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How would I create an attr_accessor to array?

for example

class MyClass

  attr_accessor :my_attr_accessor

  def initialize()

  def add_new_value(new_array)
    @my_attr_accessor += new_array
    return @my_attr_accessor


my_class =
my_class.my_attr_accessor = 1
my_class.my_attr_accessor[1] = 2
my_class.my_attr_accessor.push = 3

=> [1, 2, 3, 5]
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up vote 3 down vote accepted

Just use an instance variable that points to an array and make an accessor from that instance variable.

Inside your class include something like this:

attr_accessor :my_attr_accessor
def initialize
    @my_attr_accessor = []

Note that usingattr_accessor will allow you to change the value of the variable. If you want to ensure that the array stays, use attr_reader in place of attr_accessor. You will still be able to access and set array elements and perform operations on the array but you won't be able to replace it with a new value and using += for concatenation will not work.

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NoMethodError: undefined method []=' for 1:Fixnum NoMethodError: undefined method push=' for 1:Fixnum – rubies Jan 2 '11 at 14:32
This is because of my_class.my_attr_accessor = 1. To help guard against this sort of thing, you could use attr_reader instead of attr_accessor. Also use .push 3 not .push = 3 – david4dev Jan 2 '11 at 14:36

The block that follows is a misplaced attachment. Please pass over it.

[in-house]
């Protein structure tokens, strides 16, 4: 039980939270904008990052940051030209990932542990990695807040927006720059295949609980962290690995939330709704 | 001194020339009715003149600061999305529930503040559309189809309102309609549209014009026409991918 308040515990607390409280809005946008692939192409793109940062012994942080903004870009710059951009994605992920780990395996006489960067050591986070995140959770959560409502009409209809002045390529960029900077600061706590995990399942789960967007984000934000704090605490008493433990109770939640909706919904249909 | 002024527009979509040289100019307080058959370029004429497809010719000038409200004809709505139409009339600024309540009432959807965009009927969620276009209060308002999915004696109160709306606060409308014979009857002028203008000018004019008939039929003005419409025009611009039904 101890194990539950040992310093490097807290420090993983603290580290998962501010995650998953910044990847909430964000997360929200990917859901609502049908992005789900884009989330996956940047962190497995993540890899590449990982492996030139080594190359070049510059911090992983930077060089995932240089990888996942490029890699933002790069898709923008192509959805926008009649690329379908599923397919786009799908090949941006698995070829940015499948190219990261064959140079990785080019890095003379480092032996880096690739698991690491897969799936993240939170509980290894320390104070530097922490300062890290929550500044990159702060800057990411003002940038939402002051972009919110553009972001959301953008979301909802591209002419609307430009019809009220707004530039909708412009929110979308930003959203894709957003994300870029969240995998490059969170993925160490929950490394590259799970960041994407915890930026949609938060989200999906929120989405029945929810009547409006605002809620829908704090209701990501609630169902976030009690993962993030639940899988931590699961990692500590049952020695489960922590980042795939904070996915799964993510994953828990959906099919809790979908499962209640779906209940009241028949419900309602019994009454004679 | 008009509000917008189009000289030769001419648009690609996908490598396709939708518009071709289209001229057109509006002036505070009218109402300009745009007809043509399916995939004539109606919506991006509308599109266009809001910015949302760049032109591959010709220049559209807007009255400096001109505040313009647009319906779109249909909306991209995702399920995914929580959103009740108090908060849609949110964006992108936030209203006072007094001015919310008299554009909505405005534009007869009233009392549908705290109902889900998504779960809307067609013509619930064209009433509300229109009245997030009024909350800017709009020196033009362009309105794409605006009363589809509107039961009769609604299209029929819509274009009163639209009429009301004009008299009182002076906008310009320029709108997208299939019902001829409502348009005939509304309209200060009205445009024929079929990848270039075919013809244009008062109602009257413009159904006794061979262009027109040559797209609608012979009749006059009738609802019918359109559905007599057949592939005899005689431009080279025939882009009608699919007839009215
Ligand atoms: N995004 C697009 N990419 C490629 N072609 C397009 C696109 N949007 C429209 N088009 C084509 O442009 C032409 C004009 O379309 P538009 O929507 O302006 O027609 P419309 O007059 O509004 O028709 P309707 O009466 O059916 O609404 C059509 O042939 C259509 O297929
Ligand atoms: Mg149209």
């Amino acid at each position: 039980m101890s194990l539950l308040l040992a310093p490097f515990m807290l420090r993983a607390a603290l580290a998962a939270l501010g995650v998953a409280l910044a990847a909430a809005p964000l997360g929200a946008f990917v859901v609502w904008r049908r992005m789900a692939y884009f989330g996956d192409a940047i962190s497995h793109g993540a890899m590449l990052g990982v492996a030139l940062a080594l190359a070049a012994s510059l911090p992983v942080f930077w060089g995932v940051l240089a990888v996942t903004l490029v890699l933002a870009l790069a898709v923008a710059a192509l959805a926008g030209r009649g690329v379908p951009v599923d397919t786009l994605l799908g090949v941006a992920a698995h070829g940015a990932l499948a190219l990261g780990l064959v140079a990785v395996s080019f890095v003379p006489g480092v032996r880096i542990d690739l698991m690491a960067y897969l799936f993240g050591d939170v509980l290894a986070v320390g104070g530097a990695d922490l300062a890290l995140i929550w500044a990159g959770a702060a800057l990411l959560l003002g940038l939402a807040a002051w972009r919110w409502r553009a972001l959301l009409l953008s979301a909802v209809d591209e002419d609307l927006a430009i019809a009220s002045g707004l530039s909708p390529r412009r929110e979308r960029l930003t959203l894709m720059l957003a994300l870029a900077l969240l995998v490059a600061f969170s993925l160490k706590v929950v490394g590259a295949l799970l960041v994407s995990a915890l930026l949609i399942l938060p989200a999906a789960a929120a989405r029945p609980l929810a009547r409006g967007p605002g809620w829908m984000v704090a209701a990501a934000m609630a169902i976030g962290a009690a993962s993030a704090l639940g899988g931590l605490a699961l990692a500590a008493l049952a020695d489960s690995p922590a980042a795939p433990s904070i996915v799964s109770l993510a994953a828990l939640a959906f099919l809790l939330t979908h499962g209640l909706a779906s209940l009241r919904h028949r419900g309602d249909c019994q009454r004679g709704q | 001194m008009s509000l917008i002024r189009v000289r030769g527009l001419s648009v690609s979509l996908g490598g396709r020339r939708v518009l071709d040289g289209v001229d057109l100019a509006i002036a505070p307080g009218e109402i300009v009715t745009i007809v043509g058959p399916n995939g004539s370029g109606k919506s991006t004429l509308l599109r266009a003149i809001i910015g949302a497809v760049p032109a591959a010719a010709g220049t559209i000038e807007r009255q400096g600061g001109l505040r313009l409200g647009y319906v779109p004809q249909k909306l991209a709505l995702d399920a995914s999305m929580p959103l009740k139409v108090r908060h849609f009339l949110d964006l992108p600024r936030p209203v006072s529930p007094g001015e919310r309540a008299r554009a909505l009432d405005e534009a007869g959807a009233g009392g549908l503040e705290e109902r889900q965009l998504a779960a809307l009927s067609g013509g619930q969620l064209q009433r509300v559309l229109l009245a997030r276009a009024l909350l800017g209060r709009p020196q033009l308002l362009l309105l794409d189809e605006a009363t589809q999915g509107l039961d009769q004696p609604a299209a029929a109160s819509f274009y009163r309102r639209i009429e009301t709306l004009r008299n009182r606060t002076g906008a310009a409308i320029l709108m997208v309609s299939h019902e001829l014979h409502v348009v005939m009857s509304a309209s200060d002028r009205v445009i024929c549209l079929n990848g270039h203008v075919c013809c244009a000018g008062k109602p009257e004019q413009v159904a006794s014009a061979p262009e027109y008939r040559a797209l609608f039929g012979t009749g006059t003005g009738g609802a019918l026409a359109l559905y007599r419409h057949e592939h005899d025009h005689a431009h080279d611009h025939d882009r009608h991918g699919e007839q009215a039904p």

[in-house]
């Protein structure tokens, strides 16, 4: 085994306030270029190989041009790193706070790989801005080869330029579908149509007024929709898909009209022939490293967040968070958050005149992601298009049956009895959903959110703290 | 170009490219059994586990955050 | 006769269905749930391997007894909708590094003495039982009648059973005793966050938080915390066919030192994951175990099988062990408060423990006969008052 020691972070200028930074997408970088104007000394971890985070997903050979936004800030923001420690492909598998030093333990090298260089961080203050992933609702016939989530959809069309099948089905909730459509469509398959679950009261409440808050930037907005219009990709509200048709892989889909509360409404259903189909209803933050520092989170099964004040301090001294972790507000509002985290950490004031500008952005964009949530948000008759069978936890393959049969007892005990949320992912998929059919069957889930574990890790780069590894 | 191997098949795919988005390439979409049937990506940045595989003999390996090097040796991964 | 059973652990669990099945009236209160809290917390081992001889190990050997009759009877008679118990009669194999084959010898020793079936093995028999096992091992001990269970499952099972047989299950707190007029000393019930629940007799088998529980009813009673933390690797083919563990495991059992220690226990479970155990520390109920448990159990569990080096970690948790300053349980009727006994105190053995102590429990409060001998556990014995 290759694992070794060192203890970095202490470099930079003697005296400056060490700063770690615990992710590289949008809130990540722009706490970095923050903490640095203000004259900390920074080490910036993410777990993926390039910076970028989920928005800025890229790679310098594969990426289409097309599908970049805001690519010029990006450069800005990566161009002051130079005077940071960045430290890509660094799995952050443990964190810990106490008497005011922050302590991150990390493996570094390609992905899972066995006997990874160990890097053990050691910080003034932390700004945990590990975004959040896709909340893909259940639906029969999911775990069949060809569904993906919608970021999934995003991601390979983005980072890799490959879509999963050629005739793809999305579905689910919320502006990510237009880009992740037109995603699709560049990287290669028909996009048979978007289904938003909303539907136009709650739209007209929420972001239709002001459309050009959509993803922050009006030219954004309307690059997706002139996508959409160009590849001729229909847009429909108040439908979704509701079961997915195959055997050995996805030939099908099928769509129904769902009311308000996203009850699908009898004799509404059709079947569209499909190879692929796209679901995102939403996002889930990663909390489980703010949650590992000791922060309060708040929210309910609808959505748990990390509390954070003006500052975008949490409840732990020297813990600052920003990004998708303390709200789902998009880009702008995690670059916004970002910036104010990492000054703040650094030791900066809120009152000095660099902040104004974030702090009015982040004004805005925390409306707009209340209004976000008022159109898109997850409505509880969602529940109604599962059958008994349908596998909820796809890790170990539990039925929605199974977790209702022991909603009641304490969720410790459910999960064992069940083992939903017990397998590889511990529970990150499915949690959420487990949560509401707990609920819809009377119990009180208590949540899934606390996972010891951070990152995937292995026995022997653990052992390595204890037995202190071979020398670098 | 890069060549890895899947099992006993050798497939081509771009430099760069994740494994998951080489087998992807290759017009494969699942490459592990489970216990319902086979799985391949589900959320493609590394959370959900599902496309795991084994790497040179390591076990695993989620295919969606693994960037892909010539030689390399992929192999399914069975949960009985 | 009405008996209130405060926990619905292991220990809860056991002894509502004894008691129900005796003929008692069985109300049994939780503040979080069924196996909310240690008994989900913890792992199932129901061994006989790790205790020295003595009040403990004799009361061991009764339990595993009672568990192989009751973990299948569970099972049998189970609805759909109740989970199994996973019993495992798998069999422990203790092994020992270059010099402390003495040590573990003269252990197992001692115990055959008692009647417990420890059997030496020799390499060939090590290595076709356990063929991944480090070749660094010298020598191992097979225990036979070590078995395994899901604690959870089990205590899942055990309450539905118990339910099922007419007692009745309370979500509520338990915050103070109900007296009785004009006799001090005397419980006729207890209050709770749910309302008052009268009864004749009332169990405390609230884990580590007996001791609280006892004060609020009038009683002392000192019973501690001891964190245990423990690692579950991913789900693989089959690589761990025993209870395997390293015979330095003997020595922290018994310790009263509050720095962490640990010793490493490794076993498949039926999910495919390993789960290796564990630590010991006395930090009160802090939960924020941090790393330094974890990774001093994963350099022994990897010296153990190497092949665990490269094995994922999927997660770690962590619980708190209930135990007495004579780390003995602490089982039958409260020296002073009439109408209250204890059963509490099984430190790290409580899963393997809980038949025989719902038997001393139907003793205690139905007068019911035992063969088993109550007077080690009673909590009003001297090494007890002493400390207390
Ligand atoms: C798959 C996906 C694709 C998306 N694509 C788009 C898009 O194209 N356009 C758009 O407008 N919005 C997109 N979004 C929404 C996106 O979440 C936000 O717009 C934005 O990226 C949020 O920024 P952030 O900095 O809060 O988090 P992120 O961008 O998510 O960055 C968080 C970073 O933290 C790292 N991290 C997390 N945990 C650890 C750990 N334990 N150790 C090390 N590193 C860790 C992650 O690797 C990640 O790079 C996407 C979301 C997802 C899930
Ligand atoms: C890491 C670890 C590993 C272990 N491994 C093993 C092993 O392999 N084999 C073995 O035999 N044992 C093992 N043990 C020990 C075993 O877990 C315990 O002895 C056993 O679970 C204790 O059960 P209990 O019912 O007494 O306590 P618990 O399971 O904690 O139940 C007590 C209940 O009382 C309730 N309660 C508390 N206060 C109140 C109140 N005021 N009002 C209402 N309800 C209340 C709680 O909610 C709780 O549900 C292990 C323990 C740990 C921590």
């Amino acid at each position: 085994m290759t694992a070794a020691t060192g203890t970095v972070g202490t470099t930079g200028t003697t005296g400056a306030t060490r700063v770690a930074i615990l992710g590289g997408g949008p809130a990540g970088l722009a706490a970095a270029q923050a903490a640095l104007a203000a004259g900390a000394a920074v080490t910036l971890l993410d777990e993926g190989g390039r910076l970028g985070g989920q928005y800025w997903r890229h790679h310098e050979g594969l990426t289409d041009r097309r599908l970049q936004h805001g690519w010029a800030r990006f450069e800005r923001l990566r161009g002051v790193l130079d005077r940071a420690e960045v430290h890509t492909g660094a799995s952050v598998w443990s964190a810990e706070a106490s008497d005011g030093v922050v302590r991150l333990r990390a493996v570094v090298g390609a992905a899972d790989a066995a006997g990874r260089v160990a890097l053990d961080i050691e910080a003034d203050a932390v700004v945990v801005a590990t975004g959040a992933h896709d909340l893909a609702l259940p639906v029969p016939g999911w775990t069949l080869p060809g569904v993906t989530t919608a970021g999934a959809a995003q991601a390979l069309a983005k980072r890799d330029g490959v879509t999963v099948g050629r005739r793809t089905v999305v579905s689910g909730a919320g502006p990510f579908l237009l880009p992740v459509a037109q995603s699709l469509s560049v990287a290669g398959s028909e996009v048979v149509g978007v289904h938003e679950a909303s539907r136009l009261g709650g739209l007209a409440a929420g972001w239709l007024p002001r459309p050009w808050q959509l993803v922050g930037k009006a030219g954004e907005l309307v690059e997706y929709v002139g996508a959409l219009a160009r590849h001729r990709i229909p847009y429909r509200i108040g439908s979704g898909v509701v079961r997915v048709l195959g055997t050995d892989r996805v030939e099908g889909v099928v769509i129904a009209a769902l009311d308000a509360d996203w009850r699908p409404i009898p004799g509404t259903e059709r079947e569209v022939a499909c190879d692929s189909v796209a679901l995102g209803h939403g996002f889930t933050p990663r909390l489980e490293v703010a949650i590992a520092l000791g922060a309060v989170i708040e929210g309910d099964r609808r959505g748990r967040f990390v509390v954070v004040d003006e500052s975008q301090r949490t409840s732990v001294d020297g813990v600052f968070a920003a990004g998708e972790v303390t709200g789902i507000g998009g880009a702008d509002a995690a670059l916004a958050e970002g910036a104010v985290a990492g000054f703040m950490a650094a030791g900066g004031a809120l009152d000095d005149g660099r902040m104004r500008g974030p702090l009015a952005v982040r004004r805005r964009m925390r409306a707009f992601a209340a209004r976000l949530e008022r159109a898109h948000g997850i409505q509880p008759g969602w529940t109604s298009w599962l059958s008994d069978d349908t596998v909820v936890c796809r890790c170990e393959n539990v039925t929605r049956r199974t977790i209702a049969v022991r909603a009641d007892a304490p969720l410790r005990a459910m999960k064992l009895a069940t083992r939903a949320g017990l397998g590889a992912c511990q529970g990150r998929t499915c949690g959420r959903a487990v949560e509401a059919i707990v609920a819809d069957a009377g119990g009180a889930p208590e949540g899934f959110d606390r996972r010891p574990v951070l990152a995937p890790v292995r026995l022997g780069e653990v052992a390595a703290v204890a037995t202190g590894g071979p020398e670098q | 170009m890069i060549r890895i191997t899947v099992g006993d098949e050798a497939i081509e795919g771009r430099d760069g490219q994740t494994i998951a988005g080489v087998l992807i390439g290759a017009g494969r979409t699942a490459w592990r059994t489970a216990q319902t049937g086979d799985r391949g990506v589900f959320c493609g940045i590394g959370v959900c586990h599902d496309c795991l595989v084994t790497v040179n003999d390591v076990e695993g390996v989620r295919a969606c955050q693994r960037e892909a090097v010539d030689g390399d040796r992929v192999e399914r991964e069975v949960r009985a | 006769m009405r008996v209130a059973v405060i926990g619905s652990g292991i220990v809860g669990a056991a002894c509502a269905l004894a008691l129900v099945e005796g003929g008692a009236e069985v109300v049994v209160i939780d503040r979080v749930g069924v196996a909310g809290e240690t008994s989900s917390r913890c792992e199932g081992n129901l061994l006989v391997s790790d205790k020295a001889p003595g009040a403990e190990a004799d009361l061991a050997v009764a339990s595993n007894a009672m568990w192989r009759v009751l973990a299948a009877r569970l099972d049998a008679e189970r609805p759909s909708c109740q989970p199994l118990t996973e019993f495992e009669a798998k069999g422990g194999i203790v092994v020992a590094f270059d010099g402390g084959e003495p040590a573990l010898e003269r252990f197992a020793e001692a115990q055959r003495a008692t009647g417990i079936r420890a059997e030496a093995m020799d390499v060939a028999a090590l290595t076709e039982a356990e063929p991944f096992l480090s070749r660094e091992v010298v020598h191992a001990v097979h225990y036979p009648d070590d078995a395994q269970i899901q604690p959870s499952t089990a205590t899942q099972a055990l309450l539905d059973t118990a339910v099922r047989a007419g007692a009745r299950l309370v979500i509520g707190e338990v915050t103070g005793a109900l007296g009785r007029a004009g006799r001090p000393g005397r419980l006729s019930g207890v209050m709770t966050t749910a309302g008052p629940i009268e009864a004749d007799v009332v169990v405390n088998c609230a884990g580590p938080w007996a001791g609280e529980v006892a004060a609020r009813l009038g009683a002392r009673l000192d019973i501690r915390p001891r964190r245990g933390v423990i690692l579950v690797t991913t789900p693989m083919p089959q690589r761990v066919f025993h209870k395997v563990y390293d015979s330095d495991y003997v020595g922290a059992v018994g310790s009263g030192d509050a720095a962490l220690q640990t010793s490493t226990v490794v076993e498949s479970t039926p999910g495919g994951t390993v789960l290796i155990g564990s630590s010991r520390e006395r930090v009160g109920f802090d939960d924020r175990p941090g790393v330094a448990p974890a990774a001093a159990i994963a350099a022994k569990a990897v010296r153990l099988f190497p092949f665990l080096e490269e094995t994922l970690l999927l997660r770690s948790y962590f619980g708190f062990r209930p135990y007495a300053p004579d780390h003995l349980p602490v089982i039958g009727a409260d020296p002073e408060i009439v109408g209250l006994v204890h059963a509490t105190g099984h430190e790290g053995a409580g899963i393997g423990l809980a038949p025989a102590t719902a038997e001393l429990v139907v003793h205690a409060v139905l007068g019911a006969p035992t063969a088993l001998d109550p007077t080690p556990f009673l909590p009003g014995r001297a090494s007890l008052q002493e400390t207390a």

@rubies This is because your code my_class.my_attr_accessor = 1 replaces the array value with the value of 1. You probably want my_class.my_attr_accessor << 1. – Phrogz Jan 2 '11 at 14:41

If you are OK with the Array always existing, @david4dev's answer is good. If you only want the array to pop into existence on the first usage, and never want the user to be able to replace it with a new array (via assignment):

class MyClass
  def my_attr_accessor
    @my_attr_accessor ||= []
  def add_new_value( value )
    my_attr_accessor << value
  def add_new_values( values_array )
    my_attr_accessor.concat values_array

The user could still call my_class.my_attr_accessor.replace( [] ) to wipe it out.

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